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Appeal of All-Black Campuses Is Growing

Many African Americans say they are drawn by a sense of community.

May 28, 2000|From Newsday

Strolling the campus of Benedict College in Columbia, S.C., senior Valerie Smith explained why she decided to attend a historically black college after graduating from a New York high school in 1996.

She passed an administration building, where weeks earlier the college president led a rally against flying the Confederate flag atop the state capitol.

She passed fellow students dressed in office attire, a once-a-week tradition at the school that reminds them of their preparations to join the professional world.

And perhaps most tellingly, her business management professor stopped her outside the library, jovially encouraging her to visit his office with questions about her course work.

"I did agonize over my decision, ot because I did not want to 'be in a predominantly black environment,' but because I knew that as long as these colleges and universities have been historically black, they have been neglected by the government," Smith said. "That means they have to depend on the black community, and it doesn't take a genius to see that the black community on the whole is not rich."

But, she added, "I feel a sense of community here. There is the belief that we have to do things for the good of the black community."

A generation after barriers to black admissions began falling at predominantly white college campuses--and almost 150 years after the first black colleges were established by the abolitionist movement--historically black colleges continue to play a pivotal role in the education of African American youth.

Today, almost one in three baccalaureate degrees awarded to black students nationwide is from one of the nation's 103 historically black four-year institutions, according to data provided by the United Negro College Fund in Fairfax, Va.

And admissions are up. Buoyed by a steady increase in the number of African American high school graduates, undergraduate enrollments at black colleges rose 20% in the 10 years ending in 1996, reaching 220,982 students, according to the most recent information available from the fund. For all undergraduates, enrollments were up 9%.

The steady rise in popularity of historically black colleges has been mirrored in Los Angeles area schools, according to education officials.

For example, at Westchester High School, where 72% of the students are African American, guidance counselors said that last year about a quarter of their approximately 100 college-bound seniors chose historically black colleges.

"It's absolutely been a trend for the entire decade," said Keith Funk of Westchester High School, who has been a guidance counselor at eight high schools in the Los Angeles Unified School District for 27 years. "There's been an increasing awareness of [historically black colleges], and the word-of-mouth has been very strong as well."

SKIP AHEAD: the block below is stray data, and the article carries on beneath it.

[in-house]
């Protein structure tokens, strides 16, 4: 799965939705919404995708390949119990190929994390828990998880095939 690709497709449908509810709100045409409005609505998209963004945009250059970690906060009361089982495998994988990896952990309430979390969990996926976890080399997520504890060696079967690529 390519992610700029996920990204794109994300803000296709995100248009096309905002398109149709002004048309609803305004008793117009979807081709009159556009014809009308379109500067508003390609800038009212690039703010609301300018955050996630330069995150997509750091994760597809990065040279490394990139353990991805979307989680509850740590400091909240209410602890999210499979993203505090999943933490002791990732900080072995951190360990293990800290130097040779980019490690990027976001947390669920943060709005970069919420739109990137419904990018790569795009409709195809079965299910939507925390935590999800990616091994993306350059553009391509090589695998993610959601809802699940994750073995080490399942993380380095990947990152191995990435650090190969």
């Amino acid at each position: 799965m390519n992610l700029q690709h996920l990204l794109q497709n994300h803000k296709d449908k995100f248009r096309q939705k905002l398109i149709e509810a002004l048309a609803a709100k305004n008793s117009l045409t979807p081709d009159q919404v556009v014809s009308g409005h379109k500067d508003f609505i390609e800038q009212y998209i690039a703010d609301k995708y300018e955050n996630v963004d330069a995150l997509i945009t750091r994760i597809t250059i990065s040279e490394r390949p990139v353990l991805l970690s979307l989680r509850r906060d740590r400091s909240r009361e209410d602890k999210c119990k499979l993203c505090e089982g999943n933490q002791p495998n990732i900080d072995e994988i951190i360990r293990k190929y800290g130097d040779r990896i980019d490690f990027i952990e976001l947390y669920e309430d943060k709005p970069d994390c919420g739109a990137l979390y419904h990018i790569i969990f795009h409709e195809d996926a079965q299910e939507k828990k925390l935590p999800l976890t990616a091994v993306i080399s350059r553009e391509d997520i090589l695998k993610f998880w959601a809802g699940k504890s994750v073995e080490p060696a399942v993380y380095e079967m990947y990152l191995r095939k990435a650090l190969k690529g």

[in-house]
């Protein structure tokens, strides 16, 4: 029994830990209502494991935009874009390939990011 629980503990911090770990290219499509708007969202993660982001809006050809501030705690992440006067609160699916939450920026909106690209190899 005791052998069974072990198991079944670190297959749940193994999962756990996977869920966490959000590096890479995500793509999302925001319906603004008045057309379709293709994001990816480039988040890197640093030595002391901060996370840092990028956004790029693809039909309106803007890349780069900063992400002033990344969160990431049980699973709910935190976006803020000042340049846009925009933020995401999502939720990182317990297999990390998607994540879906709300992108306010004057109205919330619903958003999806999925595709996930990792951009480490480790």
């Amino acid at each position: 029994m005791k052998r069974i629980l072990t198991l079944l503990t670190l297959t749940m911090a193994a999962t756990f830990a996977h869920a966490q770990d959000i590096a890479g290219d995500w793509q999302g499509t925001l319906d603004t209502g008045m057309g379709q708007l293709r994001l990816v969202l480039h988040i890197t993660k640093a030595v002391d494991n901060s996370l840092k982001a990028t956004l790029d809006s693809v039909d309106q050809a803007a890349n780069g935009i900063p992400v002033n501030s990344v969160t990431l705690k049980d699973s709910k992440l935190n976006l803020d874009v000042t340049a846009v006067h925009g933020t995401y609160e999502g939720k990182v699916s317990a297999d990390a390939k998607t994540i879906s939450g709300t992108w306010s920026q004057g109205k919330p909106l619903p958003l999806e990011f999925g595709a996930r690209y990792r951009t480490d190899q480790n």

The impact that the institutions are having on the education of black America is nothing less than remarkable, many educators say.

For example, Xavier University in New Orleans, a private college with 3,500 students, boasts of having educated 25% of the nation's black pharmacists and of sending more black undergraduates to medical school than any other U.S. institution.

The nation's historically black colleges and universities date from 1854, when Lincoln University in Pennsylvania was chartered as Ashmun Institute. In its first 100 years, Lincoln graduated about 20% of America's black doctors and 10% of its black lawyers, including former Supreme Court Justice Thurgood Marshall.

Today, historically black schools include state-funded universities and private colleges. Howard University in Washington, D.C., is the largest private predominantly black institution, with 10,500 students, and schools of medicine, law, dentistry and pharmacy, among others.

In the 1980s, Los Angeles students rarely even applied to historically black colleges, said Funk of Westchester High. The reasons ranged from the schools being too far away from home--most are in the South--to an unfair perception that the education wouldn't be competitive.

A Nurturing Environment

But local students who have graduated from historically black colleges frequently praise the many benefits of the education. In addition to lower teacher-to-student ratios than at the bigger UC or Cal State schools, local students say the nurturing environment--particularly in the wake of the anti-affirmative action Proposition 209--enhanced their college experience.

Many of the schools were founded by religious leaders and retain links to black churches that help recruit students and pay their way. And black colleges often preserve African American cultural elements, such as Negro spirituals, or foster community activism.

At Benedict, neighborhood development projects hatched by college President David Swinton led to construction this year of a $2.5-million facility to house small businesses, and the renovation of several dilapidated houses near campus that once were centers for drug dealing.

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